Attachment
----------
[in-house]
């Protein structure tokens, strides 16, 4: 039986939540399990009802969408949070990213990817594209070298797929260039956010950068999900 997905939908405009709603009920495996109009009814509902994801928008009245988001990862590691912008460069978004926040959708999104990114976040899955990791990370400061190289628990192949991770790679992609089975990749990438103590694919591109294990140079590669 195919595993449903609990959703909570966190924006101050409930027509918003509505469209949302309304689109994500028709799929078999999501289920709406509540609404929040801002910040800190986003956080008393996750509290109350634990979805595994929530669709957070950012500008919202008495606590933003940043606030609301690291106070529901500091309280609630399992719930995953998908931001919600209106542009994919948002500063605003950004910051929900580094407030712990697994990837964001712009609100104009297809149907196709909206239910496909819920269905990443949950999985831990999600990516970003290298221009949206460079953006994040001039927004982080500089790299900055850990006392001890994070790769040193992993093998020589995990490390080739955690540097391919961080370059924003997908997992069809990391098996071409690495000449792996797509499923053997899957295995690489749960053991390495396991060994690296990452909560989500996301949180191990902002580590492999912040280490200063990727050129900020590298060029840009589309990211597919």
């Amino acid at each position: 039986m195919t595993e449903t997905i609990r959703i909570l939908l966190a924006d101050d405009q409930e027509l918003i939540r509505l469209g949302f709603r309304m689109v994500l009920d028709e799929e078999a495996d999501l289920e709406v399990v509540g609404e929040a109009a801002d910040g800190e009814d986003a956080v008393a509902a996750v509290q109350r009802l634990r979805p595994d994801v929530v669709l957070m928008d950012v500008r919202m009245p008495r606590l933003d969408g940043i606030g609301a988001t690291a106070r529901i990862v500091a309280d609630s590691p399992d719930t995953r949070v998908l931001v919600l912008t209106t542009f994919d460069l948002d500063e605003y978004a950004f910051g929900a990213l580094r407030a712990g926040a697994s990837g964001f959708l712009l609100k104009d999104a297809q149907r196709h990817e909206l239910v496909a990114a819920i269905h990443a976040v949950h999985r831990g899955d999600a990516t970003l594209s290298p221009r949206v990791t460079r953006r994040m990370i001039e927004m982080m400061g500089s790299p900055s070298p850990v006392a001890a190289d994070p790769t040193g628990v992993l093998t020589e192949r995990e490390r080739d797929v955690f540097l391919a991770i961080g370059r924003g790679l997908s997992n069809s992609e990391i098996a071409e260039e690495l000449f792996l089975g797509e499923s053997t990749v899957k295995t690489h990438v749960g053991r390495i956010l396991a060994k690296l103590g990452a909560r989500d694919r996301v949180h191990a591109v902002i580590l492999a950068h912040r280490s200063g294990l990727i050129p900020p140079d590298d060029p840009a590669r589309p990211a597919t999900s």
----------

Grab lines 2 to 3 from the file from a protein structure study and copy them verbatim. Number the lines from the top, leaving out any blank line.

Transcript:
């Protein structure tokens, strides 16, 4: 039986939540399990009802969408949070990213990817594209070298797929260039956010950068999900 997905939908405009709603009920495996109009009814509902994801928008009245988001990862590691912008460069978004926040959708999104990114976040899955990791990370400061190289628990192949991770790679992609089975990749990438103590694919591109294990140079590669 195919595993449903609990959703909570966190924006101050409930027509918003509505469209949302309304689109994500028709799929078999999501289920709406509540609404929040801002910040800190986003956080008393996750509290109350634990979805595994929530669709957070950012500008919202008495606590933003940043606030609301690291106070529901500091309280609630399992719930995953998908931001919600209106542009994919948002500063605003950004910051929900580094407030712990697994990837964001712009609100104009297809149907196709909206239910496909819920269905990443949950999985831990999600990516970003290298221009949206460079953006994040001039927004982080500089790299900055850990006392001890994070790769040193992993093998020589995990490390080739955690540097391919961080370059924003997908997992069809990391098996071409690495000449792996797509499923053997899957295995690489749960053991390495396991060994690296990452909560989500996301949180191990902002580590492999912040280490200063990727050129900020590298060029840009589309990211597919």
């Amino acid at each position: 039986m195919t595993e449903t997905i609990r959703i909570l939908l966190a924006d101050d405009q409930e027509l918003i939540r509505l469209g949302f709603r309304m689109v994500l009920d028709e799929e078999a495996d999501l289920e709406v399990v509540g609404e929040a109009a801002d910040g800190e009814d986003a956080v008393a509902a996750v509290q109350r009802l634990r979805p595994d994801v929530v669709l957070m928008d950012v500008r919202m009245p008495r606590l933003d969408g940043i606030g609301a988001t690291a106070r529901i990862v500091a309280d609630s590691p399992d719930t995953r949070v998908l931001v919600l912008t209106t542009f994919d460069l948002d500063e605003y978004a950004f910051g929900a990213l580094r407030a712990g926040a697994s990837g964001f959708l712009l609100k104009d999104a297809q149907r196709h990817e909206l239910v496909a990114a819920i269905h990443a976040v949950h999985r831990g899955d999600a990516t970003l594209s290298p221009r949206v990791t460079r953006r994040m990370i001039e927004m982080m400061g500089s790299p900055s070298p850990v006392a001890a190289d994070p790769t040193g628990v992993l093998t020589e192949r995990e490390r080739d797929v955690f540097l391919a991770i961080g370059r924003g790679l997908s997992n069809s992609e990391i098996a071409e260039e690495l000449f792996l089975g797509e499923s053997t990749v899957k295995t690489h990438v749960g053991r390495i956010l396991a060994k690296l103590g990452a909560r989500d694919r996301v949180h191990a591109v902002i580590l492999a950068h912040r280490s200063g294990l990727i050129p900020p140079d590298d060029p840009a590669r589309p990211a597919t999900s």